Family Law: Child-Inclusive Mediation

Ensuring your Child is a Participant in the separation, not a Victim.

When dealing with separation between parents, children are often bypassed in an attempt to protect them from the anguish that comes with formal divorce procedures and squabbles over parental plans. However, exclusion from the process often leaves children without a clear understanding of their parents’ separation and the implications it will have in their daily lives. The legislature has thus attempted to enact legislation to encourage the involvement of children when it comes to finalizing parenting plans, guardianship, care, and contact.

In terms of s6(4)(a) of the Children’s Act (the “Act”), in any matter involving a child –

An approach which is conductive to conciliation and problem solving should be followed and a confrontational approach should be avoided.

When family issues arise, particularly when minor children are involved, it is important that children are given an opportunity to voice their opinions and have their concerns considered, this can be effectively achieved through child-inclusive mediation as provided for in Section 10 of the Act, which reads as follows –

Every child that is of such an age, maturity, and stage of development as to be able to participate in any matter concerning that child has the right to participate in an appropriate way and views expressed by the child must be given due consideration.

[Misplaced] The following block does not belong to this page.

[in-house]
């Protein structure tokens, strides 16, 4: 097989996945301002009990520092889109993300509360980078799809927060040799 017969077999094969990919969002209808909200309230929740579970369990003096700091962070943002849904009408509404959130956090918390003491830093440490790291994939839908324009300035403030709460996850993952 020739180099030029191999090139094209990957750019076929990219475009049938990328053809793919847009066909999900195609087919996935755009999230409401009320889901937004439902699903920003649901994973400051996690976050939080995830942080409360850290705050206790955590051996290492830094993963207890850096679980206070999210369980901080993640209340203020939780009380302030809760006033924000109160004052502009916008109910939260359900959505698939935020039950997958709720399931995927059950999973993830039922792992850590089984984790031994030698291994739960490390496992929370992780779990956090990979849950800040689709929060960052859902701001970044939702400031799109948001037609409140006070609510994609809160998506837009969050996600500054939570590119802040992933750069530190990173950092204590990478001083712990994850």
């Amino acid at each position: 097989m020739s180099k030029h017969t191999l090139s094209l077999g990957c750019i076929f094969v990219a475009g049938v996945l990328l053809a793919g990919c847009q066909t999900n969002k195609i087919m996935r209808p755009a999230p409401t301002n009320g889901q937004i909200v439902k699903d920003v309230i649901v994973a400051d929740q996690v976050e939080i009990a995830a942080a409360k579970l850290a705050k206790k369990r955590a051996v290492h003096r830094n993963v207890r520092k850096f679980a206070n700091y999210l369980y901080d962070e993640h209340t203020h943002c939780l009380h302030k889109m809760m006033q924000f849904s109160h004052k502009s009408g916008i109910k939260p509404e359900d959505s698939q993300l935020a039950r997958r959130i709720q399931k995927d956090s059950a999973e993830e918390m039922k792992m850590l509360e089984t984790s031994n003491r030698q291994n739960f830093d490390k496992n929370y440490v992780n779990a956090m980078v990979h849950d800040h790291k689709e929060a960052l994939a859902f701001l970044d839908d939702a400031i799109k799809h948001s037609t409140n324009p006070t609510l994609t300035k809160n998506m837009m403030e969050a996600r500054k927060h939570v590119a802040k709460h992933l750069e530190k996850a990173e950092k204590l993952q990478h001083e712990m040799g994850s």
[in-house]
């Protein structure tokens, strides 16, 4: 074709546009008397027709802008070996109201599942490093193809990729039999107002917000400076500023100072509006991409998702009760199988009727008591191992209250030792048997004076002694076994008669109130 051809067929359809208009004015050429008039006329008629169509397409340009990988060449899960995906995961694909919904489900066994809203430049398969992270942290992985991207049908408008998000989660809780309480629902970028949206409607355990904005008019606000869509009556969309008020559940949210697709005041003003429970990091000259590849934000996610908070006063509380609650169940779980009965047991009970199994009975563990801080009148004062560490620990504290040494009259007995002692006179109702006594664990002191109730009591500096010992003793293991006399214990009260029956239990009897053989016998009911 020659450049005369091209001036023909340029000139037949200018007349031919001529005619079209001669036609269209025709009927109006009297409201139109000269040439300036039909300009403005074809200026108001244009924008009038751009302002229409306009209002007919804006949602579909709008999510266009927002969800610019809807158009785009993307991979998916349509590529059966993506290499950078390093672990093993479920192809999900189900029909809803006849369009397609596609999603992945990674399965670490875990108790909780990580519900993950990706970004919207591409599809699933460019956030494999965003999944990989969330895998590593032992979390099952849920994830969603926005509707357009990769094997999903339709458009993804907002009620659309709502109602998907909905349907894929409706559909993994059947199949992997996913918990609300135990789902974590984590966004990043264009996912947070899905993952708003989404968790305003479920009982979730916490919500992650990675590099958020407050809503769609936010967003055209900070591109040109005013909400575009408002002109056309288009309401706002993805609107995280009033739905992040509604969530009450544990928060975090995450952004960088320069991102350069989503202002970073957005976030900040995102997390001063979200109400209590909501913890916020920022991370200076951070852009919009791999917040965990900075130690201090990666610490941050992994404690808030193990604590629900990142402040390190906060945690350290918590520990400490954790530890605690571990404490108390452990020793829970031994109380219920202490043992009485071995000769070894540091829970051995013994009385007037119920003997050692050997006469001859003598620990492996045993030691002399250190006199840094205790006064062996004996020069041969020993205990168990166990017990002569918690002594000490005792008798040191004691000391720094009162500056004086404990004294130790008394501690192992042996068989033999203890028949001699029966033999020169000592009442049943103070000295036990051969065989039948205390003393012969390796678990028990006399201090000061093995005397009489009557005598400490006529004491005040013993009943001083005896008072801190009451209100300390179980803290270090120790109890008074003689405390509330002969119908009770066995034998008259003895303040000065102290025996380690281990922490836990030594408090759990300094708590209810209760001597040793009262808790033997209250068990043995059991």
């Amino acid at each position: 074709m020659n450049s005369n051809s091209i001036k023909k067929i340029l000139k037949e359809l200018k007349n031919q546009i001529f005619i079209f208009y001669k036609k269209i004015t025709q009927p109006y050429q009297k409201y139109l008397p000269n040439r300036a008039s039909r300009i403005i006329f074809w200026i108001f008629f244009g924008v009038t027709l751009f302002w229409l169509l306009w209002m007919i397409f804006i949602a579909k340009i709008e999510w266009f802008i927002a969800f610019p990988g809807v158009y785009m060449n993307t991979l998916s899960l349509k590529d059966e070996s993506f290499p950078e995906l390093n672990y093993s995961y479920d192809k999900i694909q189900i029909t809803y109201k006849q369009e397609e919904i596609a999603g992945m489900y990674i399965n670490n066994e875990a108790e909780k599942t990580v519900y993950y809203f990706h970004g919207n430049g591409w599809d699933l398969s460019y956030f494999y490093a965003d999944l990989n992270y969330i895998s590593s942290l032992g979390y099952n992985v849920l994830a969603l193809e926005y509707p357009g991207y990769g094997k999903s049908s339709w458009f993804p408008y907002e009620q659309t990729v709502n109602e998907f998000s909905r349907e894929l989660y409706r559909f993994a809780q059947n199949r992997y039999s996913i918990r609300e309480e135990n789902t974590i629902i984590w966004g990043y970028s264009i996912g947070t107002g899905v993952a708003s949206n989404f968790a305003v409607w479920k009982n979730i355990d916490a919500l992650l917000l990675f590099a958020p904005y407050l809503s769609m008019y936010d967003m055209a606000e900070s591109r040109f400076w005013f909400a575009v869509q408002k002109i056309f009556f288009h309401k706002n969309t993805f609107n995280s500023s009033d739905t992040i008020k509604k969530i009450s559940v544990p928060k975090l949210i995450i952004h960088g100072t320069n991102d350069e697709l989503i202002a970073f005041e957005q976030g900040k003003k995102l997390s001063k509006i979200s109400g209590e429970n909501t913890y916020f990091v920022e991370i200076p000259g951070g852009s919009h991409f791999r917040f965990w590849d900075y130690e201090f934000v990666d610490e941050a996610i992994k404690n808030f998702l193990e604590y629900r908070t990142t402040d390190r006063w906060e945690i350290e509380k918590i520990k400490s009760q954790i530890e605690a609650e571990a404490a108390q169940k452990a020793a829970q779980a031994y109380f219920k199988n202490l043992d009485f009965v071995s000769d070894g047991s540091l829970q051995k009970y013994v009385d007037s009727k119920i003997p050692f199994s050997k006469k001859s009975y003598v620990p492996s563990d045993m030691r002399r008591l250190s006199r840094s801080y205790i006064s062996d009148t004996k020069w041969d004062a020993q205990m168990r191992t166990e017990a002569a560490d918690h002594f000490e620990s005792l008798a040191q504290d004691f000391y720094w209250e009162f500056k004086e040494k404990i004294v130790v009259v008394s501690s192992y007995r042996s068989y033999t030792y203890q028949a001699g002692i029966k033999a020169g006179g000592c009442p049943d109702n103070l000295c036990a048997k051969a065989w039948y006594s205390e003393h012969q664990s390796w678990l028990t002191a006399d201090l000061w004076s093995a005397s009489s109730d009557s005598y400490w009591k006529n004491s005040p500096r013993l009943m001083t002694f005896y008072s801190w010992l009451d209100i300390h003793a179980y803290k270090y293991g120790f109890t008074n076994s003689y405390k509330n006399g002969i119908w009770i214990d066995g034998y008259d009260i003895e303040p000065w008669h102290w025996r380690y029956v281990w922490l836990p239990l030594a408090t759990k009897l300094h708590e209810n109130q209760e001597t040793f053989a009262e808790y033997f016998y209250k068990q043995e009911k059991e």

A study reported in January 2021 by Arizona State University Research and Education Advancing Children’s Health (REACH) Institute, has shown that divorce not only affects children at the time of the action, but often has far reaching repercussions into their adult lives. It is through mediation that children can be afforded the opportunity to participate in establishing the parenting plan, which ultimately ensures greater stability, acceptance and adherence to contact and care arrangements.

Child-inclusive mediation is the process in which an independent third party facilitates negotiations between disputing parents, with the primary goal of guiding them to a mutually beneficial settlement agreement that is in line with the requests of the children involved. The mediator is an impartial, outsider to the dispute and will ensure the redress of any power imbalances, intimidation, or threats. Child-inclusive mediation promotes the best interests of the child by forcing the disputing parties to put the child’s interests at the forefront of the negotiating table.

A decision reached through mediation is not binding on parties until the settlement agreement, formed in this process, is made an order of court. Mediation provides parties with an opportunity to address private family concerns by means of a future-orientated approach whereby parties are discouraged from blaming each other and are rather motivated towards establishing an agreement that works in favor of both parties as well as the children involved. This future orientated approach improves the adjustment of children into a new family dynamic and helps them to accept the circumstances of separating parents.